Further, be creative in finding your own ways of enjoying each stage of the process. Expect to put energy in; the more you put in, the more you’ll get out. It takes energy to search and keep on searching, to make and develop contacts to the point where they turn into a relationship. You may need to be flexible, altering your profile, your photo, your search criteria, or your approaches, as you learn what about other people attracts you, and what about you attracts other people.
Also expect an emotional roller coaster and a self-development journey. You will start with very clear expectations and preconceptions – often from when you were last dating, years ago – and these expectations and preconceptions will change. Just by doing online dating you will learn a lot about yourself and about others who are also looking for love. The process can be hurtful at times – but it will increase your self-awareness, your emotional development as a person; it can also be incredibly rewarding.
The most important piece of advice we can give you is to find emotional support for what you do. This may be a close friend of yours, someone else you know who is doing online dating, or a dating buddy you find online. Wherever they come from, your support person needs to be someone who can talk you up when you’re feeling low, bring you back down to earth when you’re being unrealistic, help you make key decisions and generally hold your hand. If they are online dating, you can do the same for them. (You might also want to consider personal coaching with us to start you off, to get you moving again if you get stuck, or to take you through the journey.)
PS: What you may have to cope with in potential partners
Even if you yourself are ready to date, others you meet may not be ready – and as online is an easy-entry method for getting back into love search, you may meet a lot of such people – we would estimate around half. Potential partners may be ambivalent because they are conflicted; a part of them wants to date, another part is not ready yet. So you may be given conflicting messages – “come hither” but also “keep your distance” – and these messages may be given at the same time, or may alternate over time.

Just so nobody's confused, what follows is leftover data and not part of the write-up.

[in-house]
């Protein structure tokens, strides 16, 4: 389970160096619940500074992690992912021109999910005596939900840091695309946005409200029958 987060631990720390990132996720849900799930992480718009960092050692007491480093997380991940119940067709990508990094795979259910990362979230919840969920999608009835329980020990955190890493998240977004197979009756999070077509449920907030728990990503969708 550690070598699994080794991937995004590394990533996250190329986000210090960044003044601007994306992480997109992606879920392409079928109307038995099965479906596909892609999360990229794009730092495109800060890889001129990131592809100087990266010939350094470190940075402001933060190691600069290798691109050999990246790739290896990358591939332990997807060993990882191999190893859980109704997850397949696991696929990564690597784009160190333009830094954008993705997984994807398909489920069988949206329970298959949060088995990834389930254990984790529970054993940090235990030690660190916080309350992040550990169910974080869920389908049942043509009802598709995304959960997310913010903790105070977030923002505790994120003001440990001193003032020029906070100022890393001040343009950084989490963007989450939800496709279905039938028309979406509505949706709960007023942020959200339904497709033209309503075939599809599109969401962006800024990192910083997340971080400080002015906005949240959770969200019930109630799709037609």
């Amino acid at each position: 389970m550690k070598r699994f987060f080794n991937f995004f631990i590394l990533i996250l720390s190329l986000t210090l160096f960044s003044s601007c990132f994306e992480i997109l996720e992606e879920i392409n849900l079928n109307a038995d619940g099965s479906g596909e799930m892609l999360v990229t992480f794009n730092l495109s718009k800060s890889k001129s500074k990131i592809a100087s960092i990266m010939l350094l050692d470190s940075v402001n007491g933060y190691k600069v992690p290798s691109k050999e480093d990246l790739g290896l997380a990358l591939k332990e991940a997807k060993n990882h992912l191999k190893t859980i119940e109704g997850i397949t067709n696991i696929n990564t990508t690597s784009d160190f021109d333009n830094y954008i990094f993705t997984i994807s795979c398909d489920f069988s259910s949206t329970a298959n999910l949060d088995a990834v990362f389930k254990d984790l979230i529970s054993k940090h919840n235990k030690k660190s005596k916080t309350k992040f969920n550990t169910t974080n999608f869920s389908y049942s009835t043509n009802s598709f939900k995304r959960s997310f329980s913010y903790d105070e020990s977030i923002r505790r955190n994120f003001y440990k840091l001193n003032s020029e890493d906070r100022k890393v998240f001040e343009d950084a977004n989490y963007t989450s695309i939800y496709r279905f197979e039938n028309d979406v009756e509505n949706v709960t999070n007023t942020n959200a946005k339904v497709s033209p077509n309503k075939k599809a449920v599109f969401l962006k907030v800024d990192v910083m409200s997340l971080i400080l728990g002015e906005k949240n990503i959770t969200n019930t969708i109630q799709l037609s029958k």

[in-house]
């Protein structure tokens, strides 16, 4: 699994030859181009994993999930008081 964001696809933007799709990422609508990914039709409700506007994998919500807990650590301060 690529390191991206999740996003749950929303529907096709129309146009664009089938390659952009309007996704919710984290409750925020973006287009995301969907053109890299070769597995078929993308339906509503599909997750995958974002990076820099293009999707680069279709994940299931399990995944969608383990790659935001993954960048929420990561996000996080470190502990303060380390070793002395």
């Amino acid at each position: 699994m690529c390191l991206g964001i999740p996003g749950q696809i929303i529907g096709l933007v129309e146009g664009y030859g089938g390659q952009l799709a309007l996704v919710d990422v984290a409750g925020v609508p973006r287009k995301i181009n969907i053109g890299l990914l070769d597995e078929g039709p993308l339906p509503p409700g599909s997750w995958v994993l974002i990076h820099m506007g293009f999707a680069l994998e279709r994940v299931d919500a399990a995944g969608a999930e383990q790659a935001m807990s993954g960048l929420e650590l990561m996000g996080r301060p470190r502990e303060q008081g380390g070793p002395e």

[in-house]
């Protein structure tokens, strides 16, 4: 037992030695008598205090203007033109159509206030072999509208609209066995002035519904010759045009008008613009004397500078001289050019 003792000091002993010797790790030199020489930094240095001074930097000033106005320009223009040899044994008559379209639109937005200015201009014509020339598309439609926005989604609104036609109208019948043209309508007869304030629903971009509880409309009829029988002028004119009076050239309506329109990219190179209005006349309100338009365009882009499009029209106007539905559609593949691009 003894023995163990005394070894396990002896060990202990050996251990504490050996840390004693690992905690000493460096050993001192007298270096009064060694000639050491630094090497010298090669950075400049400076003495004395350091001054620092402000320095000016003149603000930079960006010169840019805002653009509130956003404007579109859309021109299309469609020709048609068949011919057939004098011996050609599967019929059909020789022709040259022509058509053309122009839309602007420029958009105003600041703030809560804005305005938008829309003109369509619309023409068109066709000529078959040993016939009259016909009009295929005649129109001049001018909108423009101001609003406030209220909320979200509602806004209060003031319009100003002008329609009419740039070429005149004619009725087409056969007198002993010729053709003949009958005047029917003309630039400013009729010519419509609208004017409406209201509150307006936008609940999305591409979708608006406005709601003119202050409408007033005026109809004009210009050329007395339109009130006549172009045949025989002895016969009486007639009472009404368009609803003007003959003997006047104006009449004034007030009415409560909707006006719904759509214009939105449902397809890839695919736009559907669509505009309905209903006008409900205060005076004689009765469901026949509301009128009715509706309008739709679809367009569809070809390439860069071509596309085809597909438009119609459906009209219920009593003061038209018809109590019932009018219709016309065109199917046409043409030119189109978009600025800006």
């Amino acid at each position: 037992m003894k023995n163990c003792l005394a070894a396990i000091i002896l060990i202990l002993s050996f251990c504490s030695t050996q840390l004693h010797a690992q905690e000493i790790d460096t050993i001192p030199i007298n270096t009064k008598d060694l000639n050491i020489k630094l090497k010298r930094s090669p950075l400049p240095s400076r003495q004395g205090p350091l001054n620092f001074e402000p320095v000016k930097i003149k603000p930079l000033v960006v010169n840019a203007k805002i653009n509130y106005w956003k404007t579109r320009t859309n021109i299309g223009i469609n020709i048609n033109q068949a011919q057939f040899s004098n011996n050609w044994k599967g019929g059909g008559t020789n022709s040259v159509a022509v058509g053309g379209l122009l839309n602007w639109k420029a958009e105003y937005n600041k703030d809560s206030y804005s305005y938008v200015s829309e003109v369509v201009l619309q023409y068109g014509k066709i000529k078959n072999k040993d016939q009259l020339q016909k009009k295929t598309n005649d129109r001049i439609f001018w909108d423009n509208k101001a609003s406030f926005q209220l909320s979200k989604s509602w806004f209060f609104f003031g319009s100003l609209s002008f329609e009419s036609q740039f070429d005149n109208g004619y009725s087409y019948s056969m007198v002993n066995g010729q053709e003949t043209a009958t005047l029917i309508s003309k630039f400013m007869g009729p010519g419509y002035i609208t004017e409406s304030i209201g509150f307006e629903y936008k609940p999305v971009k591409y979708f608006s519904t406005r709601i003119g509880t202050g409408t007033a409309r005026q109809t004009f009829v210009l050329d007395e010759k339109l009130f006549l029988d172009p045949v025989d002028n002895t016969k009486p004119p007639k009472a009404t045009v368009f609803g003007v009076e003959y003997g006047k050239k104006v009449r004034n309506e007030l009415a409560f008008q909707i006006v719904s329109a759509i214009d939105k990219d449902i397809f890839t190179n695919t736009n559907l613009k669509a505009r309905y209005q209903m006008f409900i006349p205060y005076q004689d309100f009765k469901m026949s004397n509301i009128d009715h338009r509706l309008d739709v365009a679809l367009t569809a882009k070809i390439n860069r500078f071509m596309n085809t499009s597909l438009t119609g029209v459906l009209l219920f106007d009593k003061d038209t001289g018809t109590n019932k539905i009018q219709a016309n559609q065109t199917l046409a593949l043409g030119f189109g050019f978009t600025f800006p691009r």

If you do connect with someone who is only a few months out of their past commitment – or who, however long ago their breakup seems still to be stuck in an earlier relationship – we would advise you to think carefully before getting involved. Through no fault of their own, they won’t be emotionally available, and the broken heart may well be yours.
We would equally advise against involvement with anyone who seems clearly cynical or pessimistic about online dating. We’re not talking about slight natural embarrassment here, but if a potential partner keeps giving out constant put-downs and negativity, this may well mean that they don’t value themselves highly for seeking love online and that they think the worse of you for doing it. Not a good start to a relationship!